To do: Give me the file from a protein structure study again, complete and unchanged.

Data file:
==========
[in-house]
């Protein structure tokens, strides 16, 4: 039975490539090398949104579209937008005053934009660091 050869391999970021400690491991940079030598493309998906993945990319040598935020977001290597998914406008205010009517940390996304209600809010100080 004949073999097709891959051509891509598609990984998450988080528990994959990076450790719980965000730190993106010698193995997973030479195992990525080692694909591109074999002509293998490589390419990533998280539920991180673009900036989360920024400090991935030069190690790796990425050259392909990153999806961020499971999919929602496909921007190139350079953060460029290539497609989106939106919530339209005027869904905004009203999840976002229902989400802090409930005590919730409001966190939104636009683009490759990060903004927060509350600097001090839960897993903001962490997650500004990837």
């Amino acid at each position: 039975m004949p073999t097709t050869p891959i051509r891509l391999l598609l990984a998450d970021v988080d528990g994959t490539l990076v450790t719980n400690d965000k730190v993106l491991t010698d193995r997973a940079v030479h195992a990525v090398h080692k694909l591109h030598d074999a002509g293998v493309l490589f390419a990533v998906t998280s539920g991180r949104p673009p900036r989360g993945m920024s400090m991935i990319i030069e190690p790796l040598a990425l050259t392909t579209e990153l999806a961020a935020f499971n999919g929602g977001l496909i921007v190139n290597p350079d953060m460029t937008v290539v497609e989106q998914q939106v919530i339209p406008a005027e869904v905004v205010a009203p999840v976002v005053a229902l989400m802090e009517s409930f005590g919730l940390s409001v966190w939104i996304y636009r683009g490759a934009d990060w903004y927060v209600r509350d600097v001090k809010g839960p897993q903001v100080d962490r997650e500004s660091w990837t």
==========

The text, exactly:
[in-house]
């Protein structure tokens, strides 16, 4: 039975490539090398949104579209937008005053934009660091 050869391999970021400690491991940079030598493309998906993945990319040598935020977001290597998914406008205010009517940390996304209600809010100080 004949073999097709891959051509891509598609990984998450988080528990994959990076450790719980965000730190993106010698193995997973030479195992990525080692694909591109074999002509293998490589390419990533998280539920991180673009900036989360920024400090991935030069190690790796990425050259392909990153999806961020499971999919929602496909921007190139350079953060460029290539497609989106939106919530339209005027869904905004009203999840976002229902989400802090409930005590919730409001966190939104636009683009490759990060903004927060509350600097001090839960897993903001962490997650500004990837």
């Amino acid at each position: 039975m004949p073999t097709t050869p891959i051509r891509l391999l598609l990984a998450d970021v988080d528990g994959t490539l990076v450790t719980n400690d965000k730190v993106l491991t010698d193995r997973a940079v030479h195992a990525v090398h080692k694909l591109h030598d074999a002509g293998v493309l490589f390419a990533v998906t998280s539920g991180r949104p673009p900036r989360g993945m920024s400090m991935i990319i030069e190690p790796l040598a990425l050259t392909t579209e990153l999806a961020a935020f499971n999919g929602g977001l496909i921007v190139n290597p350079d953060m460029t937008v290539v497609e989106q998914q939106v919530i339209p406008a005027e869904v905004v205010a009203p999840v976002v005053a229902l989400m802090e009517s409930f005590g919730l940390s409001v966190w939104i996304y636009r683009g490759a934009d990060w903004y927060v209600r509350d600097v001090k809010g839960p897993q903001v100080d962490r997650e500004s660091w990837t």